In the morning we walked back down the hill to the bus stop where there is a shop and a restaurant. We picked up some snacks, had a cup of coffee, and asked about the buses. We were told they ran approximately every half hour. The bus we climbed aboard was different that the other two we took getting there, it looked like it was probably a long haul overnight bus, but one that sold empty seats along the way. It cost us $4 per person and took us all the way to Quitumbe Terminal in a little over 2 hours.

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FYI Quitumbe is veerrryyy far south in the city; it’s about another hour bus ride from there back to city center ($0.25 per person) because of traffic. There are easily places we could have gotten off earlier, which would have allowed us to take a local bus to city center and avoid the long road south then back again, but we stayed on so we could buy tickets at the terminal for our bus trip to Peru.

I found references to other routes for how to get to Papallacta from Quito (and back), but this is how we did it. If you have questions or alternative ways of doing it to share, please post below.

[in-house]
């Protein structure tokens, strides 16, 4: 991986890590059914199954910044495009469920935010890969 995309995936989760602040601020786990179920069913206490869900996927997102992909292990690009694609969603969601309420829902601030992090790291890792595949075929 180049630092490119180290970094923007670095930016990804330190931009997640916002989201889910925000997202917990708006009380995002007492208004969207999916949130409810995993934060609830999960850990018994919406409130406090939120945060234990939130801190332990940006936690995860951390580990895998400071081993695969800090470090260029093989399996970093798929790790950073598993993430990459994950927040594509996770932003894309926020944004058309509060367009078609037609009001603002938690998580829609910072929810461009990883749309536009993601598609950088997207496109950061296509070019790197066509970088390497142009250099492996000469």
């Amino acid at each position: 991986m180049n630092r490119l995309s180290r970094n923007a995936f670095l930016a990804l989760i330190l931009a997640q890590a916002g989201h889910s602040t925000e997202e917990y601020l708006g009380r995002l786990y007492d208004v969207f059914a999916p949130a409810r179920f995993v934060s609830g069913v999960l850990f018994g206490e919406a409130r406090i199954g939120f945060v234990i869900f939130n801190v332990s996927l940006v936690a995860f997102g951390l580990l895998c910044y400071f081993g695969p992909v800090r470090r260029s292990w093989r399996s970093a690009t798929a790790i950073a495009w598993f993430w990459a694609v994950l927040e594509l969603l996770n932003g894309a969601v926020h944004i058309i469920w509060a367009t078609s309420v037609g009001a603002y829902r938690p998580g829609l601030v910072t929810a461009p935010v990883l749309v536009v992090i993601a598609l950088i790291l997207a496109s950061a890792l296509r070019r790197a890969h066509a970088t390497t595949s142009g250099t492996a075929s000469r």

From Lima to Cusco: street food and mercados

November 10, 2017
by Christina

I arrived back in Lima early in the morning, and a little bleary eyed after my travel. Dan came to meet me, and here we learned a lesson: getting an Uber away from the Lima airport is a huge pain. We had two cancellations from drivers, canceled on one after he went past us and was re-routed with an eta of 15 minutes, and finally after an hour, we got one. Lesson learned: if you want a car from the Lima airport, take a taxi and barter hard. For reference, the Uber cost ~S/ 20 to the historic center, taxis will be a little bit more, but they’ll start high and you’ve got to negotiate them down (more on negotiating in Peru in our upcoming post).

From there we went to stay in walking distance of the historic center at Lima House, which had a beautiful kitchen and bathrooms, but was a little tight on common spaces. After my journey I was tired, so we mostly relaxed at the hostel, venturing out for walks and sustenance as desired. We finally partook in a popular dish we’ve been seeing since Ecuador: salchipapa. This is a combination of the words “salchicha” (hot dog) and “papa” (potato), and the dish is more less just that: hot dog sliced up, fried, and served over fried potatoes, with a delightful array of condiments. Very healthy. It’s also very inexpensive, with a plate of it costing only a few soles (depending on size).